Sunday, April 18, 2010

Setting the Mood

This entry has nothing to do with Barry White. It's just, when I think about setting the mood, I always think of Barry White. Can't help it.

About two years ago I discovered this little nugget about myself: Most days I have a line or two of a song running through my head, and, while I've come to whatever it is unconsciously, the specifics are not coincidental. Not one bit. The music of DJ Subconscious (a.k.a DJ Sub, a.k.a. Sub-Derm, a.k.a. something way cooler) is always giving me a glimpse of what I'm feeling and wanting.

Sometimes the connections are subtle. Usually not. The 3 months (and counting) that I had the breathlessly fantastic opening lines of Glee's version of "Don't Rain on My Parade" dancing in my cranium; the telling verse from the fairy tale musical Into the Woods, "How can you what you want/til you get what you want/and you see if you like it" -- once I notice what's playing, the point is kind of obvious.

Noticing my internal playlist can be hugely useful. Because on any given day, who knows if I know what's really going on with me. It's easy to lose touch with yourself when you're busy. Hearing the song, really hearing, helps me regain contact, if you will, and it can direct me, too.

The music in our liturgies is similar. It's there to focus and direct us, to help us to get in touch with the feelings or aspirations of different moments in the liturgy. The best gathering songs draw us all together and have a sense of energy, momentum, invitation. Psalms often speak about our needs, our longings - The Lord Hears the Cry of the Poor. The Great Amen at the end of the Eucharistic prayer should soar high and loud, signifying that sense of acclamation and praise. God has become present!

The communion song works the same way. So we get lots of songs about being hungry or in need or lost and being fed or helped or found. And, much as in the opening and closing songs, a good communion song has a certain energy to it. It's poppy, not in the sense of being superficial or trendy -- today's communion song is most definitely not by the Foo Fighters -- but in the sense of being something attractive and easy to sing. The reception of communion is a unique moment of participation in the liturgy, and our musical choices at this moment are meant to exemplify that by getting us in touch with our need and making us want to participate. We want songs grounded in scripture that feel liberating, joyful, like a celebration.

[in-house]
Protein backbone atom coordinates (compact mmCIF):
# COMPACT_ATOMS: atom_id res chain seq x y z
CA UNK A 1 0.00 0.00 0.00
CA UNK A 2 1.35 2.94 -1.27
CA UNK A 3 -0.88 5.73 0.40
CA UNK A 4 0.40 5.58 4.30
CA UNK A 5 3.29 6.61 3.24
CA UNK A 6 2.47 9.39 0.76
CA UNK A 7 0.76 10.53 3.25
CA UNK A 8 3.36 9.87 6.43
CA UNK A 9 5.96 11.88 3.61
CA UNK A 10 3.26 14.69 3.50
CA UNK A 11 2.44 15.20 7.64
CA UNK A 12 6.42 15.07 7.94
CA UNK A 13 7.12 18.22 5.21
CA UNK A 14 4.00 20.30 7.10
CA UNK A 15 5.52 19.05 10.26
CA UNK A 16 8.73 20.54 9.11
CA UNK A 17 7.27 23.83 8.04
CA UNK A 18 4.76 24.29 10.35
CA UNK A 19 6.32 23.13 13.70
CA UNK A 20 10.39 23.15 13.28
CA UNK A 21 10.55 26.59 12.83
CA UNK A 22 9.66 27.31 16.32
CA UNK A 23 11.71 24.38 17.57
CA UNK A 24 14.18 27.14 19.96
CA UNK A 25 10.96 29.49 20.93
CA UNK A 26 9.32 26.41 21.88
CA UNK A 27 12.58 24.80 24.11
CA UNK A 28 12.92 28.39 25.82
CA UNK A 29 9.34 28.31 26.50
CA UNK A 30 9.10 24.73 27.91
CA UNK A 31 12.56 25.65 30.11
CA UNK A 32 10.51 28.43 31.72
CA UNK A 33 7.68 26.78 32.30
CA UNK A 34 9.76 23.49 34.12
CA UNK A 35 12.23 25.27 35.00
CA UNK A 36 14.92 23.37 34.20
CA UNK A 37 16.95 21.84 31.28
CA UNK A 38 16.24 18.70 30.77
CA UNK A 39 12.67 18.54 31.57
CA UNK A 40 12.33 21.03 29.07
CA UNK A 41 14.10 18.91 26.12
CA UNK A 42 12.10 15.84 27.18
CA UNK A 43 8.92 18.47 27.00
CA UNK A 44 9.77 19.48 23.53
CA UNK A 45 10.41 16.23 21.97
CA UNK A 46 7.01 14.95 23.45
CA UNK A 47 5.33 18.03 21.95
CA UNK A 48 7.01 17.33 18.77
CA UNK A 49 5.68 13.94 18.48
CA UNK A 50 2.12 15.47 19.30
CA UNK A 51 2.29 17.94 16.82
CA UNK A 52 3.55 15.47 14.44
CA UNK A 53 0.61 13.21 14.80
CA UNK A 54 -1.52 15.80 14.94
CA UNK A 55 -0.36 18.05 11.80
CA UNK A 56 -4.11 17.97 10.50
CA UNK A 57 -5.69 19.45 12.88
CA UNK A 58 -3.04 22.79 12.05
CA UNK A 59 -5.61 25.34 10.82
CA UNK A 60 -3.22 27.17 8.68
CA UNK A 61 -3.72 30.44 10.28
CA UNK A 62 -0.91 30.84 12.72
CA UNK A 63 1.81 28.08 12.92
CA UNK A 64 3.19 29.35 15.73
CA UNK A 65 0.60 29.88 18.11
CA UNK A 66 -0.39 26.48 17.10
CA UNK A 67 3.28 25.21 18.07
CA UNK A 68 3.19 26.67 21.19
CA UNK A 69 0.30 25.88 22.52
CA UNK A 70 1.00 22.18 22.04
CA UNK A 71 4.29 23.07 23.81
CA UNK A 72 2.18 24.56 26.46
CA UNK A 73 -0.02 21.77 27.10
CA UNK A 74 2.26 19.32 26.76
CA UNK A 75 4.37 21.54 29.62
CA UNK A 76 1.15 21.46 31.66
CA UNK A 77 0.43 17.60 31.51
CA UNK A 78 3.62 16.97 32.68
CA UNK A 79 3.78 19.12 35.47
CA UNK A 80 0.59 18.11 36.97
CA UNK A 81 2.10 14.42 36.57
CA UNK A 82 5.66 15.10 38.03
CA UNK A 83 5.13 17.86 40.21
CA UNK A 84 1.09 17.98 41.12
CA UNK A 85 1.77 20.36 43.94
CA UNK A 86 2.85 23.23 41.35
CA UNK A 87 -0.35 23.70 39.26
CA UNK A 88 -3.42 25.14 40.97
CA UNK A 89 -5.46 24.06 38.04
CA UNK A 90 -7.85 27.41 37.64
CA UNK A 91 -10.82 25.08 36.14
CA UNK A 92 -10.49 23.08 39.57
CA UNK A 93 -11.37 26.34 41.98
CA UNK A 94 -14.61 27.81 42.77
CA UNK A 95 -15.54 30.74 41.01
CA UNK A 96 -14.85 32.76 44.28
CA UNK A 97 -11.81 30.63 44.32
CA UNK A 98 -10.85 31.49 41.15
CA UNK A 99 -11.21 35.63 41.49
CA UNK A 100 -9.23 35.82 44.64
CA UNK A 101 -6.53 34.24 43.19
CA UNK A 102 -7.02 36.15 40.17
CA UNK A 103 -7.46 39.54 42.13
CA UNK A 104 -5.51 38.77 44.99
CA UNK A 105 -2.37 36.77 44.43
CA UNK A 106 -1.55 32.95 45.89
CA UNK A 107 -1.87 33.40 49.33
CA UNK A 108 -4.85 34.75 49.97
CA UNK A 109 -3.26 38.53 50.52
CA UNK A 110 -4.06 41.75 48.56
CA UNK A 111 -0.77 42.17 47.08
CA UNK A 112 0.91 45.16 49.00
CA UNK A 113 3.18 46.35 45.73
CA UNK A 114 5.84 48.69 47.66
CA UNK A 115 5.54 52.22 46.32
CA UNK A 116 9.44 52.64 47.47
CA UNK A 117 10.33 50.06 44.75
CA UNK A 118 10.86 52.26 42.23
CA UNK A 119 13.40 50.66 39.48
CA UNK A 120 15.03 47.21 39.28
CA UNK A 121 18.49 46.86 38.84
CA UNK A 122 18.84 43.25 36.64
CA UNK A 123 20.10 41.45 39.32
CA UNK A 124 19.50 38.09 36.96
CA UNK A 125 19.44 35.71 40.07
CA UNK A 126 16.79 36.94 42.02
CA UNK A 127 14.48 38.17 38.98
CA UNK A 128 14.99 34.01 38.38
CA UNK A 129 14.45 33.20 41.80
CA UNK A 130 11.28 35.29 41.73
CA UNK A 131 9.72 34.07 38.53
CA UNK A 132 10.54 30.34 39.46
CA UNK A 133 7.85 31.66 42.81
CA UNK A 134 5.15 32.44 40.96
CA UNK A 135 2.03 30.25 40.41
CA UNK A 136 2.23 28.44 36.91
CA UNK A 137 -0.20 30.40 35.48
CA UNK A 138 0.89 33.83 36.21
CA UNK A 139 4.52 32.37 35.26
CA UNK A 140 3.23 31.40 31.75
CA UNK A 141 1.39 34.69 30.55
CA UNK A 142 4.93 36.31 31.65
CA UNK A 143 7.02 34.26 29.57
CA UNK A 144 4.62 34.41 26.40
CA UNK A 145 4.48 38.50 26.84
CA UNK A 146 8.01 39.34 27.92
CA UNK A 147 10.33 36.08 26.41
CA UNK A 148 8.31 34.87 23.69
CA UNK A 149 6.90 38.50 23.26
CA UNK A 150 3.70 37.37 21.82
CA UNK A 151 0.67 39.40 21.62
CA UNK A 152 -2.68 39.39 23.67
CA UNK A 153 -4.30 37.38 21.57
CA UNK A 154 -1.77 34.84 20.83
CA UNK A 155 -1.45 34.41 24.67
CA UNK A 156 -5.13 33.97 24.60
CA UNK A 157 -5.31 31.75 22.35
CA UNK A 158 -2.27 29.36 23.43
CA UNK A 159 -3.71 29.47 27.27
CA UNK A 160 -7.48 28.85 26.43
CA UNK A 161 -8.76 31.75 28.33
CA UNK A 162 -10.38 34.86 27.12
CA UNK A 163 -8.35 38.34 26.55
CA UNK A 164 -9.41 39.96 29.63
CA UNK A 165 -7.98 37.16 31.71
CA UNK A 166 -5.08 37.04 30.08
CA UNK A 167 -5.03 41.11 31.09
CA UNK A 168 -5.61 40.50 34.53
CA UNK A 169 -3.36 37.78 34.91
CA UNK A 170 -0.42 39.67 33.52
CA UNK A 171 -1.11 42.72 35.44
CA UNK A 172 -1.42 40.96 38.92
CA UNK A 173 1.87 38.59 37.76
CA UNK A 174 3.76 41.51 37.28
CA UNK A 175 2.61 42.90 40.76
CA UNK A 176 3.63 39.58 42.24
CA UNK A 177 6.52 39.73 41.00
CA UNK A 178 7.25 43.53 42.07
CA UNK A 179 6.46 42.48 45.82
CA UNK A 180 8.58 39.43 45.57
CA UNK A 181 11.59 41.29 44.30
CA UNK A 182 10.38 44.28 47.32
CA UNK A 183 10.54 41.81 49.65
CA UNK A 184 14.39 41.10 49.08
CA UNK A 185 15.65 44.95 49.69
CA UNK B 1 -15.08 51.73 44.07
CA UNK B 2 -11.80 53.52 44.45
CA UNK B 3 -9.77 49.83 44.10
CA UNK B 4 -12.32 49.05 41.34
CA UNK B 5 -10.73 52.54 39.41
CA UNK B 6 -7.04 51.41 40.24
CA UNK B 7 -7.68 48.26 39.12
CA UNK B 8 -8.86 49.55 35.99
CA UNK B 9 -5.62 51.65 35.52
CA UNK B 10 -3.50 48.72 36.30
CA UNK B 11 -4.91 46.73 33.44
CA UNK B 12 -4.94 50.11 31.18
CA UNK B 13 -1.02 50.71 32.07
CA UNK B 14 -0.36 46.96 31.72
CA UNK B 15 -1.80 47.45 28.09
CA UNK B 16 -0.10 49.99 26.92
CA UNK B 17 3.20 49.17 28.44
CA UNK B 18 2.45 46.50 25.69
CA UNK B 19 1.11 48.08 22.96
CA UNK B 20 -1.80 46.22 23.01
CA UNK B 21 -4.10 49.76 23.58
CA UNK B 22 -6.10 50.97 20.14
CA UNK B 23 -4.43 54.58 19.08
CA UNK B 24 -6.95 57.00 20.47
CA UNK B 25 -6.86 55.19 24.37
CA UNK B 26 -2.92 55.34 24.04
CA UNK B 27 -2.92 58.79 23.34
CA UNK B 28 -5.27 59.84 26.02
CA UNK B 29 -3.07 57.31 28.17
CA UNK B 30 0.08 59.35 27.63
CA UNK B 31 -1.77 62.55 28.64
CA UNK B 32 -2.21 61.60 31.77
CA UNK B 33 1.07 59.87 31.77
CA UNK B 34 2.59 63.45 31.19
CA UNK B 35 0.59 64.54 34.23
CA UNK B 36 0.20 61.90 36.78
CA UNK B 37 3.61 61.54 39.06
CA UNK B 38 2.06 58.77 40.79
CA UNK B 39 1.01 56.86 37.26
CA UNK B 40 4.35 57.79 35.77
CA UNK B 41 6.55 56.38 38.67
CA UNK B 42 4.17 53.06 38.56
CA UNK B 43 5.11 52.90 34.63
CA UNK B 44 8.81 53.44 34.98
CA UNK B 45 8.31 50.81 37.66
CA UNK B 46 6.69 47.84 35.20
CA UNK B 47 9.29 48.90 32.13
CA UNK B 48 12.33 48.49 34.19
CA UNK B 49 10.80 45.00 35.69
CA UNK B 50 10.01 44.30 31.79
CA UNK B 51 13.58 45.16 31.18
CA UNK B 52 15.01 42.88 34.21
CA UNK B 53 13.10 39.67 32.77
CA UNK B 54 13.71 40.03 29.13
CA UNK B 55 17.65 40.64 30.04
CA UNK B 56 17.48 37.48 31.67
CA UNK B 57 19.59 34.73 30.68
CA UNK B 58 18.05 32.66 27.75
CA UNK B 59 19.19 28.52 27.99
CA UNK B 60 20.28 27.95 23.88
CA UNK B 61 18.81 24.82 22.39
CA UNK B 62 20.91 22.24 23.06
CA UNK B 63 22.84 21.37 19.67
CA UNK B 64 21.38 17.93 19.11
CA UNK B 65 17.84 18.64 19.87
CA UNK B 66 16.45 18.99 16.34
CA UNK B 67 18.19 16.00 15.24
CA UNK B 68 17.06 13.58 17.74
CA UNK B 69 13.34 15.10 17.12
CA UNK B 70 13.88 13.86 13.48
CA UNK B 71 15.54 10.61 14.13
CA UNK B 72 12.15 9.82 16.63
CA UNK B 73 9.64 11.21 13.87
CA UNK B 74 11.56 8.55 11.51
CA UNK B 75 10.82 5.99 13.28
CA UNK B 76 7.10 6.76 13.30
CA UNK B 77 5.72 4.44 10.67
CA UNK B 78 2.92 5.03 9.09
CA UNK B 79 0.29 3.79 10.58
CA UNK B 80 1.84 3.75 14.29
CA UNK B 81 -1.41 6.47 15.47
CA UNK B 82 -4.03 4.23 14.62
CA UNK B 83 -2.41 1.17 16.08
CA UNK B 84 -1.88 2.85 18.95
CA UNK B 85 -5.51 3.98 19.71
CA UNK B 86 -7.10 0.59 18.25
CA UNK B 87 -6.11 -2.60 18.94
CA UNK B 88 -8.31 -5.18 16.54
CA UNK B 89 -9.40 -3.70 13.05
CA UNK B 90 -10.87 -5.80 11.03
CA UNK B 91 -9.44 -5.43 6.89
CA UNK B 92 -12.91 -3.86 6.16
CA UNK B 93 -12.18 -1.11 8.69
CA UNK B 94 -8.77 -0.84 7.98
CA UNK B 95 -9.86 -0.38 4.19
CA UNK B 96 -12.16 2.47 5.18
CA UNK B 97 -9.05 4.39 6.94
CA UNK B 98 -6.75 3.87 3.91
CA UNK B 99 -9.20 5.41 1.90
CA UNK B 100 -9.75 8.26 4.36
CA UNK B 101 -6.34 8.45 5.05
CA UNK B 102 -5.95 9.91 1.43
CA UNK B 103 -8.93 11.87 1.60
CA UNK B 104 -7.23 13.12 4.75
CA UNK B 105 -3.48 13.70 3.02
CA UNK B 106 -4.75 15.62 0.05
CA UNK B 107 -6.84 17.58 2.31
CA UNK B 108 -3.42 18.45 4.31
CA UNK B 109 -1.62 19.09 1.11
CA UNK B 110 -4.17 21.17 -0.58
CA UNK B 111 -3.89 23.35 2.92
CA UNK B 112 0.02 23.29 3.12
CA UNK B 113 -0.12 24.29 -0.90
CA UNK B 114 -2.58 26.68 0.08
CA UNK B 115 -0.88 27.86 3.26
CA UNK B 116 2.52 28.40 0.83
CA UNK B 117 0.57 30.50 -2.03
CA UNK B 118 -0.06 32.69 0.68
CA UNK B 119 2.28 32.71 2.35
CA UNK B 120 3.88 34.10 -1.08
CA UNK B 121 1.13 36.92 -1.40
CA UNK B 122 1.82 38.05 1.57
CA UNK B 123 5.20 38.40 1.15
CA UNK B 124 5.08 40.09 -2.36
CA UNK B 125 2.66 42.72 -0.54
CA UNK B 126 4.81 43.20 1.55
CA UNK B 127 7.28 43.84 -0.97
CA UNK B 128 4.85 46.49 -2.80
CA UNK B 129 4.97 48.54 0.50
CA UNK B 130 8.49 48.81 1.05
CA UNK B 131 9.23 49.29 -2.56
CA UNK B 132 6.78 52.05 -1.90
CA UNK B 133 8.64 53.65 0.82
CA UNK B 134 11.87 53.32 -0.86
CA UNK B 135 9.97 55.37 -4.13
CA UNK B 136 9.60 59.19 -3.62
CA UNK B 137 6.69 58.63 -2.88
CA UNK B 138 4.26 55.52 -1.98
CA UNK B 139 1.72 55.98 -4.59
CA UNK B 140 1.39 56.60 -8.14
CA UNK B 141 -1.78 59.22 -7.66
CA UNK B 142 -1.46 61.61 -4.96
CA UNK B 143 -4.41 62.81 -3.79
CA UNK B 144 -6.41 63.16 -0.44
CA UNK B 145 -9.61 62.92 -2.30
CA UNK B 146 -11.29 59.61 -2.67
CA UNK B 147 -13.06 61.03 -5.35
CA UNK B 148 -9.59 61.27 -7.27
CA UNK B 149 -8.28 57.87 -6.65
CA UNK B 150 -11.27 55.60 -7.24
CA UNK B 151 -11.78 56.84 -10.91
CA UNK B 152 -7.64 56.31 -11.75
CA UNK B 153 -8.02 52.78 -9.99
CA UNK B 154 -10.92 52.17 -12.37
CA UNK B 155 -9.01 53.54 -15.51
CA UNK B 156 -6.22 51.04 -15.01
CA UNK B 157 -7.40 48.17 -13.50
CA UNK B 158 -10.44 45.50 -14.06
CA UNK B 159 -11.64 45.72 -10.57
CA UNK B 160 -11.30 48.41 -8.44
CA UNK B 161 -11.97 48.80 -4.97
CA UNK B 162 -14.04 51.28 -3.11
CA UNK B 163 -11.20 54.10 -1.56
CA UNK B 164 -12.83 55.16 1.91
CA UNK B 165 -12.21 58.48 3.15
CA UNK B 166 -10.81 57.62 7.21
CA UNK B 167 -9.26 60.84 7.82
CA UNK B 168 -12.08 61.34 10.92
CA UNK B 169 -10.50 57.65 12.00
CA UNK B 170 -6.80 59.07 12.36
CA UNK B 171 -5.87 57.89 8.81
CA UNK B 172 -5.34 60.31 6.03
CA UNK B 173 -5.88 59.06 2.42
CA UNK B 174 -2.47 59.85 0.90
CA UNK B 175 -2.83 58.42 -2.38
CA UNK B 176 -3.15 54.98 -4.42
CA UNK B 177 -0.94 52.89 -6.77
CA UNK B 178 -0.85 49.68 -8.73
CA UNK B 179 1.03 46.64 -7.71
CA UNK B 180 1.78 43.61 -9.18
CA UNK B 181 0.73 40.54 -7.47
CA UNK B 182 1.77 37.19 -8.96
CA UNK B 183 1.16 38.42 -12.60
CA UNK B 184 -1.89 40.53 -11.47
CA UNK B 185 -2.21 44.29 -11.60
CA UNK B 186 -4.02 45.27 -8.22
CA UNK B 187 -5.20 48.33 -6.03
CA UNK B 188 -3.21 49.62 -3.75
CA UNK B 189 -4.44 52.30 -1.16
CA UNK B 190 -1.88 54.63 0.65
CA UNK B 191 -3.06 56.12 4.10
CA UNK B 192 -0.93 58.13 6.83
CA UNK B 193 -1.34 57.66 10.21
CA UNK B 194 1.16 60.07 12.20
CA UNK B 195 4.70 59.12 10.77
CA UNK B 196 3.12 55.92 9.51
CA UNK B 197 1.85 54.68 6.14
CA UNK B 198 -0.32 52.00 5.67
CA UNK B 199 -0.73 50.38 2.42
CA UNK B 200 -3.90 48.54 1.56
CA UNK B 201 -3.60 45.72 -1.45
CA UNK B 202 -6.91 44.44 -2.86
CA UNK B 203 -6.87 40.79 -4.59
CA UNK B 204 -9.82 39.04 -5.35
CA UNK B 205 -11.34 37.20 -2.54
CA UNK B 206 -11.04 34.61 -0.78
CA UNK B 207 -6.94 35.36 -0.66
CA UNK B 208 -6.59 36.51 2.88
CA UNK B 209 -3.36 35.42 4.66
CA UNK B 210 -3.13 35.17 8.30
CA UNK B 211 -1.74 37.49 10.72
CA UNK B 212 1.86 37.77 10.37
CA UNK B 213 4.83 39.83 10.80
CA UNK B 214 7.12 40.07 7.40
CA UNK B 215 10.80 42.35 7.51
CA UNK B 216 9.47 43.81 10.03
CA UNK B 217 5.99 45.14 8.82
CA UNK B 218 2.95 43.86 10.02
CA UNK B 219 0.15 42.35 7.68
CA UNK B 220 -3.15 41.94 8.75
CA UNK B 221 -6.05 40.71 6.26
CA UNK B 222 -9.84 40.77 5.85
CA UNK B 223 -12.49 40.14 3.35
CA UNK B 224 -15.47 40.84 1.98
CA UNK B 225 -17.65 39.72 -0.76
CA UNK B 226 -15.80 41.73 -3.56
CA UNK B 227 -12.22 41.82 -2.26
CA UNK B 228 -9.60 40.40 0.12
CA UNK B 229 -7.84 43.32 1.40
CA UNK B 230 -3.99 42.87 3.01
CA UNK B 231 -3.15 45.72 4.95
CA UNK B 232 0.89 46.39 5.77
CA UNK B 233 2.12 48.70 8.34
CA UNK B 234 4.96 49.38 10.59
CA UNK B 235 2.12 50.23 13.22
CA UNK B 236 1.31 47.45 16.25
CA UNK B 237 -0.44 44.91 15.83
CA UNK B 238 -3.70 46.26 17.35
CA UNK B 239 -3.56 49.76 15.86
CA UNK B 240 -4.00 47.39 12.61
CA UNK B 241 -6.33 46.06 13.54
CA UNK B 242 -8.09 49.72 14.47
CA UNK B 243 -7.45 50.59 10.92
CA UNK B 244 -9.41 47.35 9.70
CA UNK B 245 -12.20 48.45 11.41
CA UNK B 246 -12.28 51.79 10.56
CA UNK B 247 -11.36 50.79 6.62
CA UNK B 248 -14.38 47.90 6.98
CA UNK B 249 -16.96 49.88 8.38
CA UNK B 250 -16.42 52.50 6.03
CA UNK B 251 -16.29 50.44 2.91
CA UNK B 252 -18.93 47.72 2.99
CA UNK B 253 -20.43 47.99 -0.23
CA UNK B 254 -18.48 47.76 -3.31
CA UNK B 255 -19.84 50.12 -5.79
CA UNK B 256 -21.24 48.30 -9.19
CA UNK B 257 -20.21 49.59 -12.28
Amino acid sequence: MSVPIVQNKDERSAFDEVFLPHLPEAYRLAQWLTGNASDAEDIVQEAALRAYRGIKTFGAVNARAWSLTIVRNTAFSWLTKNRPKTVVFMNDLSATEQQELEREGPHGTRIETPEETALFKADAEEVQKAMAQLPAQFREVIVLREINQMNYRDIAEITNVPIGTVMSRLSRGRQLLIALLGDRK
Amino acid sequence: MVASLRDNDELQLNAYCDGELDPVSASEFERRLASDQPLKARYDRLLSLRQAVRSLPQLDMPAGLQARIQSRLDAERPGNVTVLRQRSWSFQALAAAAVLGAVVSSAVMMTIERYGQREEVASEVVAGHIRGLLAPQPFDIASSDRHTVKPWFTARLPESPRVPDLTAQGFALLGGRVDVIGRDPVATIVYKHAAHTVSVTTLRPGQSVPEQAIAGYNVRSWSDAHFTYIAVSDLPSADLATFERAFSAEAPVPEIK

Some parishes choose instead more sober songs, out of a sense that by its nature as a moment of communion with the Lord, this is a point of highest reverence. There are risks to this interpretation, of course; sobriety unwatched easily turns funereal or inert. (God, does it.) But bad examples should not kill a good idea. By definition, reverential is still participatory, and sober can work. (Although, honestly, if you have the chance to celebrate I'm not quite sure why you wouldn't. But that's me. And I certainly acknowledge, more joyful, upbeat communion hymns can also go terribly wrong. Yeah, Carey Landry, I'm talking to you.)

Whichever approach a parish takes, the communion hymn should engage us. It must be participatory. Some choirs like to use this moment to do a "number". Child of mine, that ain't right. Communion is by definition not a solo.

Whitney, put your hands down and step back into the choir.

It's also not a time for songs the congregation doesn't know, or that are difficult to sing, or that drown out the congregation. If a musical director is going to do something new, they'd best have practiced it with us already. And if it's a hard song for we ordinary folk to sing, or the director just overwhelm us with the orchestration of the choir and company, you have to ask yourself, why exactly are they singing this? Who are they singing it for?

In touch through a well-chosen melody with the moment, with our hunger and God's invitation, we're ready to stand and come to the table.

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